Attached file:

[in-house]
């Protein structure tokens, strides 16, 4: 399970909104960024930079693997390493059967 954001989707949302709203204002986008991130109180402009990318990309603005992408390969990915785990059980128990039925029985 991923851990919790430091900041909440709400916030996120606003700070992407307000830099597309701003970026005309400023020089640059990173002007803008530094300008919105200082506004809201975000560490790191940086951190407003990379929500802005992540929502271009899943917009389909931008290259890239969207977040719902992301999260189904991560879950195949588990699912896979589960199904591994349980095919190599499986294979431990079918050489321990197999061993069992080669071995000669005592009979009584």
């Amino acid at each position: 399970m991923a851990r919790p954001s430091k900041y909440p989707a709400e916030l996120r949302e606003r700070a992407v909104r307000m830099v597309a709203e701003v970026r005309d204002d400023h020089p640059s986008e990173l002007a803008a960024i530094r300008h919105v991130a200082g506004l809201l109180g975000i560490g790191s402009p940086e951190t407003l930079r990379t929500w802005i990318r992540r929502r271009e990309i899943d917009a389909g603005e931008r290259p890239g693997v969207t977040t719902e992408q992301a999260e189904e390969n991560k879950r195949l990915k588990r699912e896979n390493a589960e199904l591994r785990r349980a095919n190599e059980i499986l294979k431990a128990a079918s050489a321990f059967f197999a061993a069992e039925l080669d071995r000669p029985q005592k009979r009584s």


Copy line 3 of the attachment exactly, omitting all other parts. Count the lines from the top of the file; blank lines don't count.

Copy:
């Amino acid at each position: 399970m991923a851990r919790p954001s430091k900041y909440p989707a709400e916030l996120r949302e606003r700070a992407v909104r307000m830099v597309a709203e701003v970026r005309d204002d400023h020089p640059s986008e990173l002007a803008a960024i530094r300008h919105v991130a200082g506004l809201l109180g975000i560490g790191s402009p940086e951190t407003l930079r990379t929500w802005i990318r992540r929502r271009e990309i899943d917009a389909g603005e931008r290259p890239g693997v969207t977040t719902e992408q992301a999260e189904e390969n991560k879950r195949l990915k588990r699912e896979n390493a589960e199904l591994r785990r349980a095919n190599e059980i499986l294979k431990a128990a079918s050489a321990f059967f197999a061993a069992e039925l080669d071995r000669p029985q005592k009979r009584s």